The fundamental demands of the changing market remain consistent from state to state-improve customer service and reduce costs through competition. Applied to meter data collection and aggregation, should companies seek to grow their metering business in the increasingly eccentric markets or get out of meter reading altogether? The answer, of course, is cost of operation and the drive towards ever-greater efficiency.
Great strides have been taken in recent years in the quest for greater efficiencies with the introduction of handheld terminals, radio and cell communications, automated meter reading, and off-site (drive-by) meter reading.
Until recently, the drive for improvements came internally and narrowly focused on the collection processes. Now more and more utilities are look downstream on data aggregation and storage requirements. This data represents a strategic asset as companies strive to learn more about customers in markets where the customer has choice.
The competitive questions
If you intend to compete in the metering market there are a number of questions that need to be answered quickly. For example:
– How many systems are used across your company to process and store meter data?
– Where do you store residential meter data?
– Where do you store commercial and industrial interval meter data?
– Where do you store data from load research sample meters?
– Do you read or store meter data from more than one type of utility, and are these data stored in separate systems?
– Do your systems support the concept of meters belonging to more than one company?
– Where do you store information about meter asset data?
– How well documented are the interfaces between those systems, and how many reside on legacy platforms shared with other systems?
– Who are the business owners of these systems and platforms?
– Will the systems and/or the business owners even be part of the same company in a year`s time if vertical unbundling occurs?
In the past, meter data have been stored in many places within the typical utility company, depending either on the type of data or the method of collection. Now more companies are implementing new central repository systems able to consolidate all meter data in a single system. However, a vital requirement of these systems is that the implementation does not create barriers to possible future unbundling of the metering business from the distribution business. Here, for simplification, I make no distinction between a meter owner/operator and a meter reading company.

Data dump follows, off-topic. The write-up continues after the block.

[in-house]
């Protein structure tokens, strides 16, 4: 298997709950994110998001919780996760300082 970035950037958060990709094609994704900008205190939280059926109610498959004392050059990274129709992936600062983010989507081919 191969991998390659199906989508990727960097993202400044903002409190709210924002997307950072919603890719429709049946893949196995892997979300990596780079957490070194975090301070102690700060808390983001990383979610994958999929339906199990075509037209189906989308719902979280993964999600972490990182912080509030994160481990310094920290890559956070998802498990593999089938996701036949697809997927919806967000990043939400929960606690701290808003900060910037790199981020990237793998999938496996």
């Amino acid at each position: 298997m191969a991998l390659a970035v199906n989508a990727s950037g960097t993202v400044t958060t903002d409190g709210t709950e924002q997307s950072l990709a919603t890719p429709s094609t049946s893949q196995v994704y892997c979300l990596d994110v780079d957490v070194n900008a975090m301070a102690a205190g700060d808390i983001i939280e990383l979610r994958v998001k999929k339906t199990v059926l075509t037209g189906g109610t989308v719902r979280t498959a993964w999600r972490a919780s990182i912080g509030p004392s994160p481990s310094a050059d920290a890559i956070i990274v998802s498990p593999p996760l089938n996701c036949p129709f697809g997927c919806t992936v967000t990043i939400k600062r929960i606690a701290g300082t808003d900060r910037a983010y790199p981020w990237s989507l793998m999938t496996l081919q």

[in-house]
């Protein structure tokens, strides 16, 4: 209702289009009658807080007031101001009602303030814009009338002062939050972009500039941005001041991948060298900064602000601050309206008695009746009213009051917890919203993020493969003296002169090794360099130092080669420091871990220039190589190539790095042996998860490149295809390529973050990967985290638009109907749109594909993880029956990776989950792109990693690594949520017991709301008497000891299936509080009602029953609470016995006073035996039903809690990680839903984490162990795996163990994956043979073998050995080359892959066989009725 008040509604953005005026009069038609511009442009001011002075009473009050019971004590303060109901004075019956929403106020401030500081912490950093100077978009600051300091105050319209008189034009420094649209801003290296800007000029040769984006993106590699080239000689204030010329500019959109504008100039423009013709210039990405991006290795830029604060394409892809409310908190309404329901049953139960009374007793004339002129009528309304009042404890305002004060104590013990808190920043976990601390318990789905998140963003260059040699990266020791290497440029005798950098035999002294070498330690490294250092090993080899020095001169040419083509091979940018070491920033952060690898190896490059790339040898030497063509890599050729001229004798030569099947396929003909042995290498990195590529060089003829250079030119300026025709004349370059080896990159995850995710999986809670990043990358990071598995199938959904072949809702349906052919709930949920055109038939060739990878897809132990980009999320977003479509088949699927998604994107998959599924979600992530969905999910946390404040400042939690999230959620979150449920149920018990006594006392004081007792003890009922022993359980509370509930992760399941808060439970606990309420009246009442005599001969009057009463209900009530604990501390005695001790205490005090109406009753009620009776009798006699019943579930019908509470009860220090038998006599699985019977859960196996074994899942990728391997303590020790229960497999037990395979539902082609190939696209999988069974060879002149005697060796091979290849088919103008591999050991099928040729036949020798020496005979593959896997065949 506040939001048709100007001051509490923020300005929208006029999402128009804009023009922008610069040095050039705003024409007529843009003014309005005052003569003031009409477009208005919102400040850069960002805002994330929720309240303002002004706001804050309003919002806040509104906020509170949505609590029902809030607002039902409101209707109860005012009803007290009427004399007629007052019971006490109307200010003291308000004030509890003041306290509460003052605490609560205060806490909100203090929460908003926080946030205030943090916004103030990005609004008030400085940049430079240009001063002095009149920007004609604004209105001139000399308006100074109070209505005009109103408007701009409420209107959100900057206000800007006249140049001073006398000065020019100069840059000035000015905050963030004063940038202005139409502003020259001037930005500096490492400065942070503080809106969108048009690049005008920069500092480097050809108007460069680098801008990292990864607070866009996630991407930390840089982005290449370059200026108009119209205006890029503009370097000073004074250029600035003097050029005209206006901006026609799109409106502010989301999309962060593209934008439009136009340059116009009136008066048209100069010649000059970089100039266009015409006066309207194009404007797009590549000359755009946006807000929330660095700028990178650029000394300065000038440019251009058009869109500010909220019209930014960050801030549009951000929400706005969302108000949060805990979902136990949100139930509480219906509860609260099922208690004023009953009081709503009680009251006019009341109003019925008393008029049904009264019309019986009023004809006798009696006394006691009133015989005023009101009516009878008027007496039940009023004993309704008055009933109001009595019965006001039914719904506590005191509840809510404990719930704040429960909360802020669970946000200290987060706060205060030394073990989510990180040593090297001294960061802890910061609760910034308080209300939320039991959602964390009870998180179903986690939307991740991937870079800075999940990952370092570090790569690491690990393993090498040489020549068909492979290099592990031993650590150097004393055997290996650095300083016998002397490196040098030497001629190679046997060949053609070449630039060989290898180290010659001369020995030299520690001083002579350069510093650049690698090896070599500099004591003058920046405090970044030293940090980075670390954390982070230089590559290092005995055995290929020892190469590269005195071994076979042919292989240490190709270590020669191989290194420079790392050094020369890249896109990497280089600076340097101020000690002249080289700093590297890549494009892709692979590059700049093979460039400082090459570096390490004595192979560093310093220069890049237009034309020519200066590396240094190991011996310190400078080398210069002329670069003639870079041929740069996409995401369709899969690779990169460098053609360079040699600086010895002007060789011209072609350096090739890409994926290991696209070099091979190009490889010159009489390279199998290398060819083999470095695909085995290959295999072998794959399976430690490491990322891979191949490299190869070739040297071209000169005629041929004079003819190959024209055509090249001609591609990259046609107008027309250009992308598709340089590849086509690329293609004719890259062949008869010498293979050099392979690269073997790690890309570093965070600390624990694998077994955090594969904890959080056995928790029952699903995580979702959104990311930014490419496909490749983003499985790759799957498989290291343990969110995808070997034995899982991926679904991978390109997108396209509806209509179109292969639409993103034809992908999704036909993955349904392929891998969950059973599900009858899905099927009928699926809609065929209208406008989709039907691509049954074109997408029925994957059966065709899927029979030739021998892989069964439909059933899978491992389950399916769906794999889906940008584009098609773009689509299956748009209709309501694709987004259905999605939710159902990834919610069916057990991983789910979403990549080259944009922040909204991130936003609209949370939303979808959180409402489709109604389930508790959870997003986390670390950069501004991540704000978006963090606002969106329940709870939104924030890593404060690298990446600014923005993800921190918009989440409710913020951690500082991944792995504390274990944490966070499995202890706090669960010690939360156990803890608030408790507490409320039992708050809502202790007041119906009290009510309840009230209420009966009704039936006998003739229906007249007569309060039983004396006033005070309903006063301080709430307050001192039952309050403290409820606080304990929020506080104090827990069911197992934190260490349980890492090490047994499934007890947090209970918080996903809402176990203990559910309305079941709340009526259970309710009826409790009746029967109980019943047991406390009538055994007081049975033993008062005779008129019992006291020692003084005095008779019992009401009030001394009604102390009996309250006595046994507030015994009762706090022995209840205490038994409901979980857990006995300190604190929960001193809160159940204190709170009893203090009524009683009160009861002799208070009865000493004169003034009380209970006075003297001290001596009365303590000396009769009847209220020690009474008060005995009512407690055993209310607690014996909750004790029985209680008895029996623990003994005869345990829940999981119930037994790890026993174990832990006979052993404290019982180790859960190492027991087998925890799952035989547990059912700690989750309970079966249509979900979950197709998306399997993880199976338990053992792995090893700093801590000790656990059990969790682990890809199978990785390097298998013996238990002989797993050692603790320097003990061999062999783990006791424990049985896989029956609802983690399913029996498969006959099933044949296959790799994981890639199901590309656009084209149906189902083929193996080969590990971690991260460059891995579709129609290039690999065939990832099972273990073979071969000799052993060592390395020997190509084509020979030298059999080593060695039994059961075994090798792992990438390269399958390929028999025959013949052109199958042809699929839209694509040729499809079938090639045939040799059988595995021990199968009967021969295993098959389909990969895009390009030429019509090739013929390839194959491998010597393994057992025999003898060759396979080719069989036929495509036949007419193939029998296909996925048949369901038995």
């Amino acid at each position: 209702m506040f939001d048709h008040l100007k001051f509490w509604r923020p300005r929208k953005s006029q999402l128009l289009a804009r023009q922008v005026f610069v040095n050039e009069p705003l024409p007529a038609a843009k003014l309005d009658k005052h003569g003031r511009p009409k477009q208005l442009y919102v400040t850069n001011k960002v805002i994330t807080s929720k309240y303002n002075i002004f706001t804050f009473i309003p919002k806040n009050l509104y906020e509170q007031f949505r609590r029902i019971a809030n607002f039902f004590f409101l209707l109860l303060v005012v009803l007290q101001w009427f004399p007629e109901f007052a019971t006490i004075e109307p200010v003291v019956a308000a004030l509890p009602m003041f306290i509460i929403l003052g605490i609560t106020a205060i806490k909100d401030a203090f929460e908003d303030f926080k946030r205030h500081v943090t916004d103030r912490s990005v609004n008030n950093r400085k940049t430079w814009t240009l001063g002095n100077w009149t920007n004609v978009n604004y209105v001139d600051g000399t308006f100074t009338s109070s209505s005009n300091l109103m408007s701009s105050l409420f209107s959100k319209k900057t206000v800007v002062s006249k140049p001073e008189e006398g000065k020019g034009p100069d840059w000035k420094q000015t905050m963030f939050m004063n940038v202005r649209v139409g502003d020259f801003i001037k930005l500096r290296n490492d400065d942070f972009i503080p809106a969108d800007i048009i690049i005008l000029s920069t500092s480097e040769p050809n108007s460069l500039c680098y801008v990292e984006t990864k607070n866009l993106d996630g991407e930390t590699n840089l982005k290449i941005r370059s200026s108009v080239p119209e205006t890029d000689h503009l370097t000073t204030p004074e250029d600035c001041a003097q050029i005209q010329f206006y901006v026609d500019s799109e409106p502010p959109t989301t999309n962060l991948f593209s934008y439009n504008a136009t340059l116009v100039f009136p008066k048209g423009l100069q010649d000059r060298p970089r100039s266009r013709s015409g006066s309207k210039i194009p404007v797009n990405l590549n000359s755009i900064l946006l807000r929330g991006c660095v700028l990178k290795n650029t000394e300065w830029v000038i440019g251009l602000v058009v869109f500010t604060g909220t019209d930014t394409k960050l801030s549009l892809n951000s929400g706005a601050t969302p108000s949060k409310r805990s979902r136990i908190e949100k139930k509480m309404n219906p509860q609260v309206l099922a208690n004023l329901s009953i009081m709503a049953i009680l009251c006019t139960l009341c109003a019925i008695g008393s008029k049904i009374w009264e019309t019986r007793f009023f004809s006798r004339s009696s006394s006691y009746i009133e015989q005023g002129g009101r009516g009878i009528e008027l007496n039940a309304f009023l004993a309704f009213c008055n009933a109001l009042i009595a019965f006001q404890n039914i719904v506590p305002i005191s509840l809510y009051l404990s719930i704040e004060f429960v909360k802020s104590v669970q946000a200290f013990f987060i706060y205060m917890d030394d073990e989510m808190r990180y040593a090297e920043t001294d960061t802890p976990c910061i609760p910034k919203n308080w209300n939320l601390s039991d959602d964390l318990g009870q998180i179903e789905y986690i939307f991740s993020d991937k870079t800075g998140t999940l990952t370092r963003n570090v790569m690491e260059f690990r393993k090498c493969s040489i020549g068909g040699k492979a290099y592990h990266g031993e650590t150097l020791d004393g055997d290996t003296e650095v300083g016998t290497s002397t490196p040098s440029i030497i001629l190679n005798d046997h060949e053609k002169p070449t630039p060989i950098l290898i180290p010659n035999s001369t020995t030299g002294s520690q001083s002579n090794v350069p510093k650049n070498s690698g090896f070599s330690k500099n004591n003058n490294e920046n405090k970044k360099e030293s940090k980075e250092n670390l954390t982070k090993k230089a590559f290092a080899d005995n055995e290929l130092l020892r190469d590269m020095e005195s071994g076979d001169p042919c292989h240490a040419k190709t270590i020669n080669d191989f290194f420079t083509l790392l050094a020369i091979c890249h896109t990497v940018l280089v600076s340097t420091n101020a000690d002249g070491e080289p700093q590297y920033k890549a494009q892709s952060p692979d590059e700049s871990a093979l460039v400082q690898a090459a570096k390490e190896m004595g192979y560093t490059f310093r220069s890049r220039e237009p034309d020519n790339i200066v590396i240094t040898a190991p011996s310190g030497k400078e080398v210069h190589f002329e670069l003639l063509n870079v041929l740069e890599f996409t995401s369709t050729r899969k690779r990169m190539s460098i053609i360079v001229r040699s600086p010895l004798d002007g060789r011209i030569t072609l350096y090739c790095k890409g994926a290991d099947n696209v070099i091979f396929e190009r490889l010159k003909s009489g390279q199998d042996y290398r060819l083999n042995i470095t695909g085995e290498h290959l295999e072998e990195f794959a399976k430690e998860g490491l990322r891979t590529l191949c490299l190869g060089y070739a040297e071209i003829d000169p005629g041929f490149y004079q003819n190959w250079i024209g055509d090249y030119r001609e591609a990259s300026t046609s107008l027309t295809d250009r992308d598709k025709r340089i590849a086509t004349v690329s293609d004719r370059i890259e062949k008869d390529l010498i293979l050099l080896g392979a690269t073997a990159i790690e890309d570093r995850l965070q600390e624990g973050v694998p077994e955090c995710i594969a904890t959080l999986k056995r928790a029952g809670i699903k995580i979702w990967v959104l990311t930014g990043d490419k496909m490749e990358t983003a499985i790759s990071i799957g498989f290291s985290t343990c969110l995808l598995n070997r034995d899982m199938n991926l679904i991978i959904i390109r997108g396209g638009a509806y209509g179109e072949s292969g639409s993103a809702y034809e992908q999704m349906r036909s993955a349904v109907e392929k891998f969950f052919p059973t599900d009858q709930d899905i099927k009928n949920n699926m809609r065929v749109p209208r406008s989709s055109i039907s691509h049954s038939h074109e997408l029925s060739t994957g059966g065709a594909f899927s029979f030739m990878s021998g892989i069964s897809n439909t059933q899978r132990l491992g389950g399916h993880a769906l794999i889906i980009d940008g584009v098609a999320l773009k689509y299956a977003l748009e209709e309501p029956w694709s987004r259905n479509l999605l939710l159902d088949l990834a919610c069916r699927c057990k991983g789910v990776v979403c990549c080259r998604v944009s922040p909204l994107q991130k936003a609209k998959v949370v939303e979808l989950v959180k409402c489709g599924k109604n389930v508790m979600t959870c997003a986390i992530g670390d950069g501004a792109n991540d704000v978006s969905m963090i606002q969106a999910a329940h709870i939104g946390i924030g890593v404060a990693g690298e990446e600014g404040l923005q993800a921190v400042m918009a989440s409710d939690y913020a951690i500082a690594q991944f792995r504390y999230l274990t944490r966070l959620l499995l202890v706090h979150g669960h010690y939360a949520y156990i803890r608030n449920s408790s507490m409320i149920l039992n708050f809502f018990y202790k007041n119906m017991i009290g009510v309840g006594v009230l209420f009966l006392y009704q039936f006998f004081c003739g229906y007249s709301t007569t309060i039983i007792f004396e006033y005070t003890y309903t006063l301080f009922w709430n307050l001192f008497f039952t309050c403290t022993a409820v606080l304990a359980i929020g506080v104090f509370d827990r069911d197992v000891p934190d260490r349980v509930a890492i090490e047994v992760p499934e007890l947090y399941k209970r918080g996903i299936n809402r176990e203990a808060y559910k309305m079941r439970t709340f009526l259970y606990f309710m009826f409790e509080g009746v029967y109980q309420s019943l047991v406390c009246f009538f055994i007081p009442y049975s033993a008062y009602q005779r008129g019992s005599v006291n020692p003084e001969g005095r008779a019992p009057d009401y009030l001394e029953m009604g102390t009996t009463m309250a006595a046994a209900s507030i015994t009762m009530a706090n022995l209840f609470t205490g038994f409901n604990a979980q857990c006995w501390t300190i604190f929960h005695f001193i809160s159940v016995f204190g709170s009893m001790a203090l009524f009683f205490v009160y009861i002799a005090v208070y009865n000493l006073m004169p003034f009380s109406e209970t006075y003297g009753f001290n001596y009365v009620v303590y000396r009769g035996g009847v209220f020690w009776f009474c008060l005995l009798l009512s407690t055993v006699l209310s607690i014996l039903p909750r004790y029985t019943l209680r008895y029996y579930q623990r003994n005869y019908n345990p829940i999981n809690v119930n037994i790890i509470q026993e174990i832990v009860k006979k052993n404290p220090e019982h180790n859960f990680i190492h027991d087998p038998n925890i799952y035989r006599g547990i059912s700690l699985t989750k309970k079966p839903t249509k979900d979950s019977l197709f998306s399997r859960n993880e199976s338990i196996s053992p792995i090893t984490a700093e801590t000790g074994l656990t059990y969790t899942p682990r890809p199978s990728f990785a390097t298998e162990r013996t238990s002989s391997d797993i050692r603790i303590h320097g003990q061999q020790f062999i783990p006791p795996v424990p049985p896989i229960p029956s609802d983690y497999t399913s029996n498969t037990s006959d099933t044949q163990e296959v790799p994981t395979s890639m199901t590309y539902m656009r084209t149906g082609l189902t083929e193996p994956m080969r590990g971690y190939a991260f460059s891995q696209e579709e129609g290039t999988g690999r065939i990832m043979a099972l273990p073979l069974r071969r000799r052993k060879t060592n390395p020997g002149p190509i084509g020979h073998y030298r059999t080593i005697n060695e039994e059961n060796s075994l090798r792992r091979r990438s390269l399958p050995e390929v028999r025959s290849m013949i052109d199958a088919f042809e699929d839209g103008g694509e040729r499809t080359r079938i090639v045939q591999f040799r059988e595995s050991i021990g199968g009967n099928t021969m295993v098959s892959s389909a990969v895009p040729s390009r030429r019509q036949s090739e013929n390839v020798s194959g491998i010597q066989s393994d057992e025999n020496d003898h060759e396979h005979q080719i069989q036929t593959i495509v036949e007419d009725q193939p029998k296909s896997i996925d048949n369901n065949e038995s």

Competitive supply businesses also need access to customer meter readings and a competitive metering business is ideally placed to offer a service to store and provide data for these companies.
Centralized data repository
The successful metering company of the future needs a repository system today that addresses customer choice issues and designed to underpin the strategic strategy. The primary function of this system should be to provide a system of record for meter data collected by the organization. With meter data in a central place it can then be extracted in different formats for market research, and use in settlement, billing, load profiling and the support of other systems.
A central repository for metering data should have the following characteristics:
– Multiple commodity metering: The repository should support the reading of electricity, gas, and water, heat (steam), including the different commodity units of measure.
– Multiple interval sizes: The repository should support variable interval sizes. Irrespective of settlement rules and the interval for market pricing, the system should be able to store readings at multiple interval sizes. Recognizing that different states can have different rules for data collection intervals, this will allow the metering company to operate a single system across several jurisdictions.
– Collection for several utilities: The repository should support a business, which collects data on behalf of other companies as a revenue-earning service. The system should merge meter-reading schedules from different companies into a unified schedule, for reading by a single company.
– Support for multiple concurrent suppliers: As the markets mature, it is likely there will be overlapping supply contracts, for example, different suppliers for weekend and weekday or peak and non-peak. The repository should support these and other potential supply changes.
Aside from the requirement for a central repository, other areas that will benefit from the impact of technology are data collection (mentioned earlier) and data presentation using the Internet as competitive metering companies reach out to their customers.
A repository should support third party decision tools to allow the true value of this consolidated data to be realized. There are only three things we need to do with meter data: (1) acquire it, (2) store it, and (3) access it. The biggest question is: how well architected are your current systems to support these apparently simple requirements in an evolving market?
Mark Knight is Director of Service Delivery for Logica`s (www.logica.com) Energy Solutions Center located in Lexington, Mass. Contact the author at: firstname.lastname@example.org